What's the current Canadian livestock outlook?

FAS/Ottawa has revised 2021 pig crop production upward following Statistic Canada revising hog inventories up for the previous years. The increase of 2020 beginning stocks, combined with a large 2020 pig crop, larger import volumes, and market hogs delayed from processing due to plant disruptions, has led to an increase in 2021 beginning inventories compared to the previous forecast. Beginning inventories of sows are one percent higher than 2020. Sow inventories are currently at the level seen at the beginning of 2018 which was the largest inventory since 2009.

Statistics Canada exports of live hogs are revised upward at a 4% growth over 2020. Canada continues to contend with displaced market hogs in both Eastern and Western Canada and this will support exports of weanlings and market hogs as producers look to manage numbers through the first half of 2021. Additionally, more weanlings are expected to move from Canada to the United States through Spring 2021.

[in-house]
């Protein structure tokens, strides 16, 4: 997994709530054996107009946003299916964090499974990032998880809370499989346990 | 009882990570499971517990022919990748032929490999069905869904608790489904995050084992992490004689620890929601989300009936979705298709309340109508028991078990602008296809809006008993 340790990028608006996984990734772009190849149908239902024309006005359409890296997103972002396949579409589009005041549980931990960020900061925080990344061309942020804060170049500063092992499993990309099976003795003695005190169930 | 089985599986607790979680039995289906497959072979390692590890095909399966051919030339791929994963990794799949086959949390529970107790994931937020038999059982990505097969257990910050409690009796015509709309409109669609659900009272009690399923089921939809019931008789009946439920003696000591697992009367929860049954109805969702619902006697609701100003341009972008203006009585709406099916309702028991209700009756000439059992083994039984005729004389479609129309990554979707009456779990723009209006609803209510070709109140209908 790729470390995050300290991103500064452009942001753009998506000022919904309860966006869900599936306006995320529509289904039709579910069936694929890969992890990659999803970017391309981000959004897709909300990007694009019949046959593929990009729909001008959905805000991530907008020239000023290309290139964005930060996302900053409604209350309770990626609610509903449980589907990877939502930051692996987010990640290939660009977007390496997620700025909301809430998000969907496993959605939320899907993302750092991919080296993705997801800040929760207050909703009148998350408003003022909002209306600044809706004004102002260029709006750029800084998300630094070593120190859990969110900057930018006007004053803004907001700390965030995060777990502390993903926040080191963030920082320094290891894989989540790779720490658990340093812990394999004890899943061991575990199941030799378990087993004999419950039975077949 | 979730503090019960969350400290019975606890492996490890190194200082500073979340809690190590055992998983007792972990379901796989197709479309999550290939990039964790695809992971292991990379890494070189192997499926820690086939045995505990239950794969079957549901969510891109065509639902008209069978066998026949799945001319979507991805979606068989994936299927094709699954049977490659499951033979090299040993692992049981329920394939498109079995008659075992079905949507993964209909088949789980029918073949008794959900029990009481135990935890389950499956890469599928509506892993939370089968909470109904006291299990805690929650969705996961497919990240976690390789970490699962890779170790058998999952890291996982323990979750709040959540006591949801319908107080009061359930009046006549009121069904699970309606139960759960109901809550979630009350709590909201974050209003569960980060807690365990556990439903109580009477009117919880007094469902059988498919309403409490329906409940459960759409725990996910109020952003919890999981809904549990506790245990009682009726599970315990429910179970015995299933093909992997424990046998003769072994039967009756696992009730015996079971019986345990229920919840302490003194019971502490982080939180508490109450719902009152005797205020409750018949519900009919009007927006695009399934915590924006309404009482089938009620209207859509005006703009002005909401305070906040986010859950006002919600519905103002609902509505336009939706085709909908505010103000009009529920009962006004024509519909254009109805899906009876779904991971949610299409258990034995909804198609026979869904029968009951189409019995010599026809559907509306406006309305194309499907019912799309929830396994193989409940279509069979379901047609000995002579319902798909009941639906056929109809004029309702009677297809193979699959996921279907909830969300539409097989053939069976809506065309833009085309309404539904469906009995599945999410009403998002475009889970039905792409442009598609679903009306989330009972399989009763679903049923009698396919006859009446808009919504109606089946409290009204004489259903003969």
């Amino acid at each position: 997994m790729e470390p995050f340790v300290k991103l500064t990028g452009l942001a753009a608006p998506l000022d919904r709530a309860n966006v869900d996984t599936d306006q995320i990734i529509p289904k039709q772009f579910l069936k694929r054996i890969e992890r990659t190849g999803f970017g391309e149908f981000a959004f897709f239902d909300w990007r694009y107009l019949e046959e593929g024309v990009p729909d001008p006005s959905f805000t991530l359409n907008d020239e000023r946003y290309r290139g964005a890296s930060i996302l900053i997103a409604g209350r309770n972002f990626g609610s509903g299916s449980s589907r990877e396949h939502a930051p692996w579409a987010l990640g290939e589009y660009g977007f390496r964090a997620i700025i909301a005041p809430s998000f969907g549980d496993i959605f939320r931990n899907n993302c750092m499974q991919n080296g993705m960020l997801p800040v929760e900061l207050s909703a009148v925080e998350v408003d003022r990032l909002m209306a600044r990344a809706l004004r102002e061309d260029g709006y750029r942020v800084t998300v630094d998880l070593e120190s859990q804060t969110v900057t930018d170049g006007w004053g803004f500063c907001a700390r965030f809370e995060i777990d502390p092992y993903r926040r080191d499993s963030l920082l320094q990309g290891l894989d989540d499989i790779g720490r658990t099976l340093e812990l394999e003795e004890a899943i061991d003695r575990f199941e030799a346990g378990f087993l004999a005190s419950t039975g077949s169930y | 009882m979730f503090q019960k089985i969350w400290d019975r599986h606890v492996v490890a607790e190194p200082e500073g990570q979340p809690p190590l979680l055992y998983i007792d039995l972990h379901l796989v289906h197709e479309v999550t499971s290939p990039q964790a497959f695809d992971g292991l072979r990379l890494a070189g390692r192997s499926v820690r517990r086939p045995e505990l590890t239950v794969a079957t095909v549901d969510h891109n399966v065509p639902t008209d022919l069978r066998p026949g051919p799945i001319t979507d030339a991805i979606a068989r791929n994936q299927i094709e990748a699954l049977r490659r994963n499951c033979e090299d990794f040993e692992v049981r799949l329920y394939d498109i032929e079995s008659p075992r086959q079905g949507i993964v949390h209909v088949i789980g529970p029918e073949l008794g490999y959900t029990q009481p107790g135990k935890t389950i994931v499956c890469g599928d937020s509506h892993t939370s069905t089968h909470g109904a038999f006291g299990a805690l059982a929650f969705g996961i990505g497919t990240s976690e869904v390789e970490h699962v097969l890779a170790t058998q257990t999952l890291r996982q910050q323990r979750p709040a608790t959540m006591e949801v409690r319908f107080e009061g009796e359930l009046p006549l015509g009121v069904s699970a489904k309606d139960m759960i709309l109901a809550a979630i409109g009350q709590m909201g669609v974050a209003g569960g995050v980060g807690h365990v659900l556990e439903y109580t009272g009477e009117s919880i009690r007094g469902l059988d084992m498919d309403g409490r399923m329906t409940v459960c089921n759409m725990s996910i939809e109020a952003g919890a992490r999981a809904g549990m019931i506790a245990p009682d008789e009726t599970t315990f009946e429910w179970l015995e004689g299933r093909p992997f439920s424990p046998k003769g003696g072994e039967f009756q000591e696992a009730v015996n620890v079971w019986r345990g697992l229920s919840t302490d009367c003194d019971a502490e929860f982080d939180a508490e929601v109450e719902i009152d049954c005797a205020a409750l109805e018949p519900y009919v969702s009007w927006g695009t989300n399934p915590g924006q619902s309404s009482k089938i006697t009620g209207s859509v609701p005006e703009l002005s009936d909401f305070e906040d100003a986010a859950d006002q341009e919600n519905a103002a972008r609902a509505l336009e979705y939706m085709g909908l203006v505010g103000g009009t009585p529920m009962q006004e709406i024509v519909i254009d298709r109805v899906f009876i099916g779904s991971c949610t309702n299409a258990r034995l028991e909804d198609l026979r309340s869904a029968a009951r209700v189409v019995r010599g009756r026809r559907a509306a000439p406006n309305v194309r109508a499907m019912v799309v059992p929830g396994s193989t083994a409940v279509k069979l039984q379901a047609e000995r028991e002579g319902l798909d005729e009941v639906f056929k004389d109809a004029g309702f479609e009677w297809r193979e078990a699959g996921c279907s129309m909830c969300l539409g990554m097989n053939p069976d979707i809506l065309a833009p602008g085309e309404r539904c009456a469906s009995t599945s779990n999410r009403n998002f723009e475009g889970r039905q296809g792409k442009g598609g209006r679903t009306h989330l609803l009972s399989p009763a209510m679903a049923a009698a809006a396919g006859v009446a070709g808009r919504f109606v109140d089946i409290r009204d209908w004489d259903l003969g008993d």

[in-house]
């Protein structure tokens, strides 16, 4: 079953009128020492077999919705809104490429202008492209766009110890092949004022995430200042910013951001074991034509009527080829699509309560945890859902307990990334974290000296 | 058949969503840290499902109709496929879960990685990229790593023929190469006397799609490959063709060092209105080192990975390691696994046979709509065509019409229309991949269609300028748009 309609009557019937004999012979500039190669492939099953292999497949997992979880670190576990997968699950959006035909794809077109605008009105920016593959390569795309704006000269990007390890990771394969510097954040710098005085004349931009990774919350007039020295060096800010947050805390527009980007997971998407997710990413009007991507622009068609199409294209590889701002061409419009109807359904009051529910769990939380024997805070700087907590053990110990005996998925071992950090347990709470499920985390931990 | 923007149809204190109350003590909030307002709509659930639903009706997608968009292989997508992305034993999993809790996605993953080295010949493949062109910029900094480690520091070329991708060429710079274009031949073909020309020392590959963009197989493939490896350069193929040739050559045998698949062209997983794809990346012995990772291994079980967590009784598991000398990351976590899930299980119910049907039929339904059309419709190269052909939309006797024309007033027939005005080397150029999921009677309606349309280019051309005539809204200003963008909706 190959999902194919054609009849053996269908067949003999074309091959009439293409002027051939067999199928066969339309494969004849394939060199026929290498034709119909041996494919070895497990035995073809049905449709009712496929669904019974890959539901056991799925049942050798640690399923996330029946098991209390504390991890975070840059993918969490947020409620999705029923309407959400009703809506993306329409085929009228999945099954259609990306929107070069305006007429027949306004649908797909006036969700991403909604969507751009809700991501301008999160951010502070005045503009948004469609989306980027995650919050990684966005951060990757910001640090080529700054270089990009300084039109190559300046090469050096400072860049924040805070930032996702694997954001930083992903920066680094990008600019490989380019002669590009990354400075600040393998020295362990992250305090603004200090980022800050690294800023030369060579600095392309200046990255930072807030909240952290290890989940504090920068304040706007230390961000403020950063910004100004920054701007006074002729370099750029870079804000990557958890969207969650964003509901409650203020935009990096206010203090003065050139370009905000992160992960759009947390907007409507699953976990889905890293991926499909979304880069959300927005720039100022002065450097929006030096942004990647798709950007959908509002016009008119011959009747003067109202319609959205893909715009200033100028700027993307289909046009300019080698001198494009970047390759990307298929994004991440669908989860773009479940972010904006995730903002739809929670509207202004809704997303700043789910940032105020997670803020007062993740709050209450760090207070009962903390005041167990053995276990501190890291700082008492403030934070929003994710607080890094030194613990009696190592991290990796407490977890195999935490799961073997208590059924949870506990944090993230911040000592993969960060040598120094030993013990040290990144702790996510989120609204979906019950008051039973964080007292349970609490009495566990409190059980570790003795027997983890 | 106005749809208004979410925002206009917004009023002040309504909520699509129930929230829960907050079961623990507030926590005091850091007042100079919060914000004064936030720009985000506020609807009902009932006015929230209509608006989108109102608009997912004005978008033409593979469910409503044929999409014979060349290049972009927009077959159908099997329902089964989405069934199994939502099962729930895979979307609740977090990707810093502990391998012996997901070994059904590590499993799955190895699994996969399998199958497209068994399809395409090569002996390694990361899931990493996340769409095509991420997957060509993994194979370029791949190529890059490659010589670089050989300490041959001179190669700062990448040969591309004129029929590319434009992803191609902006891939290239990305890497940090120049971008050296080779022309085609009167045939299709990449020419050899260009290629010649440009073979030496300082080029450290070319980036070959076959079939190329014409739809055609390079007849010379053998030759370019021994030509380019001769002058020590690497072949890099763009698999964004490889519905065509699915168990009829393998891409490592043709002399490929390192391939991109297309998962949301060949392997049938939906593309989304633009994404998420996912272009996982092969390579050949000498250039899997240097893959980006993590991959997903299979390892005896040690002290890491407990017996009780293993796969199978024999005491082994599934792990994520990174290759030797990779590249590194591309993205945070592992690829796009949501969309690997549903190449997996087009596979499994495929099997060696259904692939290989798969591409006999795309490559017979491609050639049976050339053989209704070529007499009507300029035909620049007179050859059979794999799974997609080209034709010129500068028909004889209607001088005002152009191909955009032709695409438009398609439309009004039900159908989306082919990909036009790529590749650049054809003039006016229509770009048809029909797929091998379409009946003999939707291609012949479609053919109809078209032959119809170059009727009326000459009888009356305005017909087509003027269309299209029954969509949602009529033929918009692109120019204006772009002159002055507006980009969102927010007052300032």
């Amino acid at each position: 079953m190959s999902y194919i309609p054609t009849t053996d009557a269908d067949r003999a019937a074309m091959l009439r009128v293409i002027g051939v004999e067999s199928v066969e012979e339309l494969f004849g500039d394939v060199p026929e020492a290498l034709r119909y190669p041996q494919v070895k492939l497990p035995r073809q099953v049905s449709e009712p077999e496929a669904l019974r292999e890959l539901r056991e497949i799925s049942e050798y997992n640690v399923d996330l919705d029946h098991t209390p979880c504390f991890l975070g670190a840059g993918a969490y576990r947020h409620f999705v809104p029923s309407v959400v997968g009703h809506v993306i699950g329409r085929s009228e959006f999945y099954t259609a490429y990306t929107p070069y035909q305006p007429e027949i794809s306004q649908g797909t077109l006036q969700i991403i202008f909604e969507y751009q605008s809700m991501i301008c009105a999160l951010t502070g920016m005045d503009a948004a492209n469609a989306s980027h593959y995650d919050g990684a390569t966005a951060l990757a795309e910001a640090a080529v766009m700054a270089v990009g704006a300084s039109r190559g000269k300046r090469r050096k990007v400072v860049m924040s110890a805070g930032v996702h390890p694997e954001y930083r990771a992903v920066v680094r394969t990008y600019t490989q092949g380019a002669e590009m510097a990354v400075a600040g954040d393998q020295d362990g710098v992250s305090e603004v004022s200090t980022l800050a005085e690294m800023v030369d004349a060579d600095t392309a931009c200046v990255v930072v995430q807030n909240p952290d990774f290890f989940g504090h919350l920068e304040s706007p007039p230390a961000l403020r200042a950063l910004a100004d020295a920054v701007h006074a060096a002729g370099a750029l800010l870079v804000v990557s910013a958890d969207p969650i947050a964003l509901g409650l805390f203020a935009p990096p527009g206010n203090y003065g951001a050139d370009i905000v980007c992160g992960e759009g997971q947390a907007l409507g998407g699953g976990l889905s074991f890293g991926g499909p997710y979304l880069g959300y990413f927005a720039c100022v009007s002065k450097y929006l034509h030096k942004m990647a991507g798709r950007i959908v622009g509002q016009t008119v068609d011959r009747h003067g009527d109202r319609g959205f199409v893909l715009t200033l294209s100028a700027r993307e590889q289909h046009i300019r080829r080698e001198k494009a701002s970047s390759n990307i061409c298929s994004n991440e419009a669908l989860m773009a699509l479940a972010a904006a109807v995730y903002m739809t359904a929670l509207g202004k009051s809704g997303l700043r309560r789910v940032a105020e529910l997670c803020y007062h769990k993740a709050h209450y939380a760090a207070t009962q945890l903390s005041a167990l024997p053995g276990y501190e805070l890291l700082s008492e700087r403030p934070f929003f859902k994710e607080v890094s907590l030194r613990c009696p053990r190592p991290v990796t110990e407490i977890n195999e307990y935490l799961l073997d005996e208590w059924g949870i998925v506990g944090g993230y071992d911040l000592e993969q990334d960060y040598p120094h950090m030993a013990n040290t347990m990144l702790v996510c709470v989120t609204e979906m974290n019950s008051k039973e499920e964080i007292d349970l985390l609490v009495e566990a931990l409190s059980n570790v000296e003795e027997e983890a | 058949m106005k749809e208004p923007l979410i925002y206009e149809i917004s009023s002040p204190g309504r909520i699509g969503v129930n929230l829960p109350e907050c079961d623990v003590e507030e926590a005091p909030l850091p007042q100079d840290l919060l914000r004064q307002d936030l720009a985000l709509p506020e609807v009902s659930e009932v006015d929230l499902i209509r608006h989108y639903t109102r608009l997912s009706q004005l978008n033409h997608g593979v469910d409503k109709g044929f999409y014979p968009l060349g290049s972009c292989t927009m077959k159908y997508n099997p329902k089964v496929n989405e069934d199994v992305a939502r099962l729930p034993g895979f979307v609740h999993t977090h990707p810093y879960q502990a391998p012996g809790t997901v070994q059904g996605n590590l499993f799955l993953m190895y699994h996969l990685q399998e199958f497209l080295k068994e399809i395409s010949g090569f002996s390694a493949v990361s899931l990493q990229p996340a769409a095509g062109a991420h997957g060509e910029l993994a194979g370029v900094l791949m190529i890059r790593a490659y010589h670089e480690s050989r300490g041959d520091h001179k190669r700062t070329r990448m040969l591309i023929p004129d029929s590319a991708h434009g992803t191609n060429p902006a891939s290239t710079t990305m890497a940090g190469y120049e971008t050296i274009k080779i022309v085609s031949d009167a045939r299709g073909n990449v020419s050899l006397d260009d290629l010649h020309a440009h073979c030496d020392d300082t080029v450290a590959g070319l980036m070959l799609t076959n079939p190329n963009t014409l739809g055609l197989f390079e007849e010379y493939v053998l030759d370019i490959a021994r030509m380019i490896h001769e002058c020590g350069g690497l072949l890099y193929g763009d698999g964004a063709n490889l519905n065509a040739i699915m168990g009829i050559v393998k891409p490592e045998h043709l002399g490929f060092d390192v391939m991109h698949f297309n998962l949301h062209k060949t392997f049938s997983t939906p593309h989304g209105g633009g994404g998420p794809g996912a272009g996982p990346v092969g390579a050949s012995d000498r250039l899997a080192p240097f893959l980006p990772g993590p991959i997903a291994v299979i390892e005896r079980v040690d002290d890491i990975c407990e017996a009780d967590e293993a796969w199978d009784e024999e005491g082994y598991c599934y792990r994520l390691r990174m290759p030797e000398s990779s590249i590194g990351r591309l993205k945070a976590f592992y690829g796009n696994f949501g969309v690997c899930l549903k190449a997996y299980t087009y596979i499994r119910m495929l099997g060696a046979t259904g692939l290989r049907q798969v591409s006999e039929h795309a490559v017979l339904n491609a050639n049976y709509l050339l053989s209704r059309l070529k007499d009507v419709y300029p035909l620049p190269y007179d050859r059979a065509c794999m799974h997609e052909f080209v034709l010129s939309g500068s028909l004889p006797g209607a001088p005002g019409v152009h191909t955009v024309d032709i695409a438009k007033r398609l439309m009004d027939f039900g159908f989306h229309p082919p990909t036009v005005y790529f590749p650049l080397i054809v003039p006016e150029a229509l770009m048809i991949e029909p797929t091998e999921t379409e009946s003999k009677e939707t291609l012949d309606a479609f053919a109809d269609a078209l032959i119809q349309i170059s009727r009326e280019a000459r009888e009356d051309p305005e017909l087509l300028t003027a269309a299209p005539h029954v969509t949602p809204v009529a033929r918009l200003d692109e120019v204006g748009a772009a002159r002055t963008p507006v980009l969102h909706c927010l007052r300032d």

Recent estimates of the hog backlog in Eastern Canada suggest that there are still likely over 100,000 market hogs displaced from processing as a result of COVID-19 cases and mechanical issues primarily in Quebec processing plants in Fall 2020. Ontario hogs, displaced from Quebec plants, were being shipped to both the United States and across Canada to Alberta.

Some federal plants in other provinces, as well as provincial plants, will absorb smaller numbers of displaced hogs but producers will look to increase weanling exports in order to provide additional space in finishing barns to hold market ready hogs. Olymel will prioritize clearing the backlog of Alberta hogs as the plant returns to normal production. Depending on worker availability it may take five to seven weeks to process backlogged animals.

Frozen pig carcasses hanging in a container
Canada is still working through its backlog of market-ready hogs